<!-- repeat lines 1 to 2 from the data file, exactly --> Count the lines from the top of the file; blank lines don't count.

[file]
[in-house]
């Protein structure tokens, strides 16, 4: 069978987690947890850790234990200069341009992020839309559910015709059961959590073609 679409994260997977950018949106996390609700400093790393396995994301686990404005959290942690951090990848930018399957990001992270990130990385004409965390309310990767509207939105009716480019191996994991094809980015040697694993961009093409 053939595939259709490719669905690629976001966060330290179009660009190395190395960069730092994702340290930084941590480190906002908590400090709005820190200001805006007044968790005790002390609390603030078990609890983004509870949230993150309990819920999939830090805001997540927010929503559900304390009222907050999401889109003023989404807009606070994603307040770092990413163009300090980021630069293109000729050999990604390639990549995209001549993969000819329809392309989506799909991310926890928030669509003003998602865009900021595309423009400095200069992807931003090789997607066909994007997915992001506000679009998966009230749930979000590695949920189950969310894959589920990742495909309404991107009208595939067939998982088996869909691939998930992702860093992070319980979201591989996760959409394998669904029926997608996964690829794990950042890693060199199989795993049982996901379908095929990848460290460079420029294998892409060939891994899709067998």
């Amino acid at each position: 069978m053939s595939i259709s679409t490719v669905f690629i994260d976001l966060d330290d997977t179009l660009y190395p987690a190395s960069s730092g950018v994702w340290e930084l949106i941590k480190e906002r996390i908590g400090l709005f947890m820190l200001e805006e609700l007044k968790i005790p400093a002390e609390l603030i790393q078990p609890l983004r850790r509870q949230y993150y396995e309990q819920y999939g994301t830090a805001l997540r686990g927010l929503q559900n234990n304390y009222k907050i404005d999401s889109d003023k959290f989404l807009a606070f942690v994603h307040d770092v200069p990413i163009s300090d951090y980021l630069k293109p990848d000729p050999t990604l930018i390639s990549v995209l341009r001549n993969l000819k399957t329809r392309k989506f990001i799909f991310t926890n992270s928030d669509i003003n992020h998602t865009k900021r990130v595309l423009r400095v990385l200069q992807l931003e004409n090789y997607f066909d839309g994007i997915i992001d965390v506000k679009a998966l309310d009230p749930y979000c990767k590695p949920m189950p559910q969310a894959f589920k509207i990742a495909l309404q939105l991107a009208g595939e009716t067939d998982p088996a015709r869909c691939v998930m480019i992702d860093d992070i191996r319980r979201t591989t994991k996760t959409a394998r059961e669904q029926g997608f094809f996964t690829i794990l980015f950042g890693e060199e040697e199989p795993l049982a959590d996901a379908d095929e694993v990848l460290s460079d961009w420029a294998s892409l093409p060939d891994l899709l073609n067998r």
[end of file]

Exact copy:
[in-house]
């Protein structure tokens, strides 16, 4: 069978987690947890850790234990200069341009992020839309559910015709059961959590073609 679409994260997977950018949106996390609700400093790393396995994301686990404005959290942690951090990848930018399957990001992270990130990385004409965390309310990767509207939105009716480019191996994991094809980015040697694993961009093409 053939595939259709490719669905690629976001966060330290179009660009190395190395960069730092994702340290930084941590480190906002908590400090709005820190200001805006007044968790005790002390609390603030078990609890983004509870949230993150309990819920999939830090805001997540927010929503559900304390009222907050999401889109003023989404807009606070994603307040770092990413163009300090980021630069293109000729050999990604390639990549995209001549993969000819329809392309989506799909991310926890928030669509003003998602865009900021595309423009400095200069992807931003090789997607066909994007997915992001506000679009998966009230749930979000590695949920189950969310894959589920990742495909309404991107009208595939067939998982088996869909691939998930992702860093992070319980979201591989996760959409394998669904029926997608996964690829794990950042890693060199199989795993049982996901379908095929990848460290460079420029294998892409060939891994899709067998």